If you were to get lost in the Montreal Museum of Fine Arts [MMFA]—which is very easy to do given its endless tunnels, staircases, and hidden nooks—you wouldn’t need to frantically to search around for a map. Despite its somewhat gargantuan size (five multi-story pavilions to be exact), the art itself acts as a road map of sorts, each exhibit telling its own tale that, when added up, create a cohesive story. It’s that same story that has earned the city’s largest art institution its current ranking as one of top art museums in North America.
This, at least, was what I thought as I found myself at the museum’s Jean-Noel Desmarais pavilion a few weeks ago to see the opening of”Once Upon a Time... the Western” exhibit. While a multidisciplinary introspective exploring the Western film genre by examining its links to the visual arts wouldn’t normally pique my interest, I’d heard enough about Nathalie Bondil, MMFA director and chief curator, to know that it wouldn’t simply be an exhibit dedicated to romanticizing the Western or the attendant violence against indigenous people and sexism against women that the genre portrays.
Having come on board in 1999 as chief curator, in 2007 Bondil became the museum’s first female director. Under her leadership, the museum expanded twice with two new pavilions, first in 2011 and then in 2016, began exporting its exhibitions abroad, doubled its attendance to more than one million visitors each year, and, more importantly for Bondil, initiated partnerships with more than 400 associations, clinics, and universities, all “in order to make the museum relevant for society.” Before every MMFA exhibit, Bondil asks: How relevant is it for visitors today?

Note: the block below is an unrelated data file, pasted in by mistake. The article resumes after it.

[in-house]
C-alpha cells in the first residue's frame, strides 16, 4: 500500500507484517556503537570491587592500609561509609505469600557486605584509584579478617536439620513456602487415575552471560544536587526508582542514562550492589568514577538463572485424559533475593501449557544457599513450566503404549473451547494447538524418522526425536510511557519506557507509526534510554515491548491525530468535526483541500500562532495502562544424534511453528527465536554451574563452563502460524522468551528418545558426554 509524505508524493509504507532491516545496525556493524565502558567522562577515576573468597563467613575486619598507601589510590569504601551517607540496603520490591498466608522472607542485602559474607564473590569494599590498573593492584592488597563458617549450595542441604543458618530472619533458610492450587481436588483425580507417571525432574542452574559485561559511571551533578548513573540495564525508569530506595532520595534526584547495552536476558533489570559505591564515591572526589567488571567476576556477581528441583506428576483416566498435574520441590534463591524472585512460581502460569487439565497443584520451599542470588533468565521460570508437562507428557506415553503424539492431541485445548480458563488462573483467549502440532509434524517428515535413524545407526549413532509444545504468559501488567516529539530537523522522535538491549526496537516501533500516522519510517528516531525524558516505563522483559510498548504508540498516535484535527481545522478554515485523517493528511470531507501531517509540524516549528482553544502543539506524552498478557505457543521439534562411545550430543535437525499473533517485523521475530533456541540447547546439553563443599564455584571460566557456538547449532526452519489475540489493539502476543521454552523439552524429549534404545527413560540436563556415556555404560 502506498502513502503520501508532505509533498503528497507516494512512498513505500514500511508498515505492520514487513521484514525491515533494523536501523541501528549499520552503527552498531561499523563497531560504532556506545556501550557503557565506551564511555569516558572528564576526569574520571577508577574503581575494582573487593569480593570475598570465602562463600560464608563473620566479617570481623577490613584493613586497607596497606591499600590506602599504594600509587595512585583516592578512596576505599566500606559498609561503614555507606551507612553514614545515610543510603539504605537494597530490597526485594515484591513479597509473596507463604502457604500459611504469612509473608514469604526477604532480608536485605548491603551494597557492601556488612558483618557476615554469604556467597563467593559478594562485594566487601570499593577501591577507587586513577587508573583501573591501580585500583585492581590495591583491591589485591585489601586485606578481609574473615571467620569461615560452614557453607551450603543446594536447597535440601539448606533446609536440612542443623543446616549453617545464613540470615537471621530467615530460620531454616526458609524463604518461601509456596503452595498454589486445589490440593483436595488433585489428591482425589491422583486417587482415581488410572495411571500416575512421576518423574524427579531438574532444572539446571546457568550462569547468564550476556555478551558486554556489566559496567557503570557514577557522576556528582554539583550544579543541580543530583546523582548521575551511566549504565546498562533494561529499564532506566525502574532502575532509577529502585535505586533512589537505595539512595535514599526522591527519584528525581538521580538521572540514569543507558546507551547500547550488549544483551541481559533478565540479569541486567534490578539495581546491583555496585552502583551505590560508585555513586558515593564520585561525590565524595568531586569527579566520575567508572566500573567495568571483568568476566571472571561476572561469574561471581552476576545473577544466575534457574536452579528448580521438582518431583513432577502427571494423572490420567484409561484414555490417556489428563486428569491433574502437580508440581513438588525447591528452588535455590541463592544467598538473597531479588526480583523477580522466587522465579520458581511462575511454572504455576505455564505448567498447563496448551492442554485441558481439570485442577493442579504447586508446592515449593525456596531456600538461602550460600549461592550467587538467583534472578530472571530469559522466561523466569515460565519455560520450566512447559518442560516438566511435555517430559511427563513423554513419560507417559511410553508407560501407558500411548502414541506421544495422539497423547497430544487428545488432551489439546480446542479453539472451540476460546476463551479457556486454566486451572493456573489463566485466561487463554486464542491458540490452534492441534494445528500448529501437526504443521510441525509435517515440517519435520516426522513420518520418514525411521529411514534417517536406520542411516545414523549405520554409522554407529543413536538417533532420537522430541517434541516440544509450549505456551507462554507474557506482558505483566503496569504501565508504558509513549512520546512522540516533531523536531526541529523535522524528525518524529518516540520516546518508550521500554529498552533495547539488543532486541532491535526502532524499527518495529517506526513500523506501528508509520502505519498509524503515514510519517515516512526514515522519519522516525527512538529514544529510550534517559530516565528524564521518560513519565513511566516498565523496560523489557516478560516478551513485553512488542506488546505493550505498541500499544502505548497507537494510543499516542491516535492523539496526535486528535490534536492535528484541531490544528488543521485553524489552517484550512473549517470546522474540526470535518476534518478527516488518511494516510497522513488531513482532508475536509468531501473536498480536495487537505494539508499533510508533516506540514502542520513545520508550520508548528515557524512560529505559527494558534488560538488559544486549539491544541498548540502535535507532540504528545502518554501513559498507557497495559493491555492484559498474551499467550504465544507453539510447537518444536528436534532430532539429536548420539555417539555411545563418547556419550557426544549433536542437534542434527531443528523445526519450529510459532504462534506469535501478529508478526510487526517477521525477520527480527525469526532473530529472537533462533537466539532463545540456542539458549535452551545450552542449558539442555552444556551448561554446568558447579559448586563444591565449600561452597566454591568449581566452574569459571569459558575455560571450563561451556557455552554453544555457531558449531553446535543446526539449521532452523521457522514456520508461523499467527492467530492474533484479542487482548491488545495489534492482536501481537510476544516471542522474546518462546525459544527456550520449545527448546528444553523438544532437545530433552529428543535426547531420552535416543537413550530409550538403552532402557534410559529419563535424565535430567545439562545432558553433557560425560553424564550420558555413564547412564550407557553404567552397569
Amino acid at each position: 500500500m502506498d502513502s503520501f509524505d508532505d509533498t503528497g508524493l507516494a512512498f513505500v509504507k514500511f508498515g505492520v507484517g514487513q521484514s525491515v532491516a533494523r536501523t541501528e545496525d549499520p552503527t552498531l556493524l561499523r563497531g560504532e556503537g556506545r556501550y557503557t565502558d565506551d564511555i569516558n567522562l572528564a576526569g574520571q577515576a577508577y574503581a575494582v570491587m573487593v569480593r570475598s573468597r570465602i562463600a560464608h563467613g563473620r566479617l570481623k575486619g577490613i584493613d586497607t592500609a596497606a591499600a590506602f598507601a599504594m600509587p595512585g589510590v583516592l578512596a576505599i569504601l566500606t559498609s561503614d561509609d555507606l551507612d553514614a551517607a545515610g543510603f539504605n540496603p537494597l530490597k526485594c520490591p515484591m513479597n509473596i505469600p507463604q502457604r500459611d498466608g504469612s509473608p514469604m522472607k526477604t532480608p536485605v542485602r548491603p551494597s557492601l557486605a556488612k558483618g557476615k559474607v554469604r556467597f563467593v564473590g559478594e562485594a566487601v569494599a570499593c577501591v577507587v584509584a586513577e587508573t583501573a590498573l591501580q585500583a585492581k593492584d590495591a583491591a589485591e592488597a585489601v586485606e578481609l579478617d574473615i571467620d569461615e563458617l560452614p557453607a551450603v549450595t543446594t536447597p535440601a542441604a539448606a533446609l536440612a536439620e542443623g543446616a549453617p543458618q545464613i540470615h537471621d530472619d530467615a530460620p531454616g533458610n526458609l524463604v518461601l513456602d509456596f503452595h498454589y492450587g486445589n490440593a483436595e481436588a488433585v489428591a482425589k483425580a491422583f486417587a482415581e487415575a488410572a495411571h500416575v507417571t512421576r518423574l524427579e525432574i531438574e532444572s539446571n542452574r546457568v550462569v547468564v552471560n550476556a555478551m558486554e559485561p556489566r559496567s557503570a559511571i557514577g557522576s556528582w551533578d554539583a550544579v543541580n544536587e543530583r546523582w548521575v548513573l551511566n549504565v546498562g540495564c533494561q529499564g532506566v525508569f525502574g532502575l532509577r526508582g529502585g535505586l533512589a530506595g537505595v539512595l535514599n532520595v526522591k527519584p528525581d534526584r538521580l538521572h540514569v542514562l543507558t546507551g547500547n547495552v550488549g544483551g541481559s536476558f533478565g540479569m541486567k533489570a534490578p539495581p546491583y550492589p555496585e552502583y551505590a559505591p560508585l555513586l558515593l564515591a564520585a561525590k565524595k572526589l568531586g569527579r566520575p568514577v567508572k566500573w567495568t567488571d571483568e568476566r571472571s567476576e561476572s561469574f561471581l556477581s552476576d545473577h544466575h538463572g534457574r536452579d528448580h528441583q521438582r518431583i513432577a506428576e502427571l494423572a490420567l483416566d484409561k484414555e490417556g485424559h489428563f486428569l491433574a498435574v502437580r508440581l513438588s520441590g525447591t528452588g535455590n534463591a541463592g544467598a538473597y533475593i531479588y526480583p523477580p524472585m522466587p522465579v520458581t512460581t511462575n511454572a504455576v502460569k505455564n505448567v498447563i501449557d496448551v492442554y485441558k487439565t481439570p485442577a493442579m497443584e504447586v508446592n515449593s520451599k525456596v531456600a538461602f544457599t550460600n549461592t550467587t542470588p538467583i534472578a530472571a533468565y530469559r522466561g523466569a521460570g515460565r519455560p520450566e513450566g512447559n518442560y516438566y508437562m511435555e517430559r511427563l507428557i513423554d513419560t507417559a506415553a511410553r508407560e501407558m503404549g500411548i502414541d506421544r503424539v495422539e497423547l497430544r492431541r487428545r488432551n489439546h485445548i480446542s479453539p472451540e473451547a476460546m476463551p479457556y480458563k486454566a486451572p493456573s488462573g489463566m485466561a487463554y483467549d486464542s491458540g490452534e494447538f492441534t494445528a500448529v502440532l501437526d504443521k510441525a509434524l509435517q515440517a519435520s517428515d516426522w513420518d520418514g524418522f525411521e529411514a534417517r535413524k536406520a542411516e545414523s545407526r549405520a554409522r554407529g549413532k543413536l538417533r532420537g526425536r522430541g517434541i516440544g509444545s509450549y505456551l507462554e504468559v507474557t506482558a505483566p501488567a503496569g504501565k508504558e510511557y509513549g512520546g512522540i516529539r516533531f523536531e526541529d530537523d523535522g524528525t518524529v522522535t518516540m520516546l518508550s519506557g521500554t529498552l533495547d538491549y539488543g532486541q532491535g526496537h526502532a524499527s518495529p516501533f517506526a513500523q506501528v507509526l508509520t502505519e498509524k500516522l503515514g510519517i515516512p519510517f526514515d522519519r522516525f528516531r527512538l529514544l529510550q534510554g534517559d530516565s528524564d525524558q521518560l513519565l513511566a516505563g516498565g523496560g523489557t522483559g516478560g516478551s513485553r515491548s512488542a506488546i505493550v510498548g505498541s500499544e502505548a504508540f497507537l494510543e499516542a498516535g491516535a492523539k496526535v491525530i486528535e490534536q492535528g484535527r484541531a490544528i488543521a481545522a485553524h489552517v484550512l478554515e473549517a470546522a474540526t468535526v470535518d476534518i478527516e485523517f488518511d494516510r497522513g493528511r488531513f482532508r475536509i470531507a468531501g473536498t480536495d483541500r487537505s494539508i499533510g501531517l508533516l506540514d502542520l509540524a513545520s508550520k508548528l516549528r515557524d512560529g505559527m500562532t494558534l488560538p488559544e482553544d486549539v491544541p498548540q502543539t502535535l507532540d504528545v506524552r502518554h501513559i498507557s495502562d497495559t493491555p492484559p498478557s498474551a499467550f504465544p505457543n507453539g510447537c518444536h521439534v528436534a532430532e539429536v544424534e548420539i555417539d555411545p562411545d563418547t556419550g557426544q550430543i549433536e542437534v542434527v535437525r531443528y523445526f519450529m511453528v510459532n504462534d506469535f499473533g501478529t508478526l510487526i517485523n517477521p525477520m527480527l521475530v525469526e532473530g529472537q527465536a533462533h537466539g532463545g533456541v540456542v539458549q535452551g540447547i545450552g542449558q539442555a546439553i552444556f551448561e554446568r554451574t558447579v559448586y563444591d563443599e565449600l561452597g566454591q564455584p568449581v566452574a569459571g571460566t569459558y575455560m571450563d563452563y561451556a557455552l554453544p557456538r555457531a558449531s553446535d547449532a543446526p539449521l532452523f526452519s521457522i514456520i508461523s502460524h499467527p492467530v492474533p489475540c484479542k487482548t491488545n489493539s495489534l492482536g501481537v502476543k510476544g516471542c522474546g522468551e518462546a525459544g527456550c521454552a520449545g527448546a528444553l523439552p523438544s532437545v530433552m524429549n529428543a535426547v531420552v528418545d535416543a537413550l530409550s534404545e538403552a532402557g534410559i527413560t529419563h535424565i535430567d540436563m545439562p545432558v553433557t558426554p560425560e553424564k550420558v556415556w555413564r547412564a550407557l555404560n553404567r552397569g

“Once Upon a Time... the Western” answered that question admirably. “I wanted to show, first of all, how image-making has drawn on the resources of history, visual art, and film to construct a mythology that came to typify the American West,” she said in a statement. “Secondly, I wanted to explore how artists have re-appropriated this mythology in order to denounce chauvinist values, racial stereotypes, the annexation of land, and the culture of violence, all of which are endemic in the civilization of this continent.” Working alongside Mary-Dailey Desmarais, curator of MMFA’s international modern art, and in conjunction with the Denver Art Museum, Bondil has created a 400-plus piece exhibit made up of 19th-century paintings of Western landscapes by famed artists of the era like Charles Marion Russell and Frederic Remington, photographs and accounts of real-life legends like Buffalo Bill and Billy the Kid, and 150-plus film clips (a colossal undertaking given how studio rights work), including ones from John Ford classics and Sergio Leone’s “spaghetti Westerns” to Quentin Tarantino’s Django Unchained and Ang Lee’s Brokeback Mountain.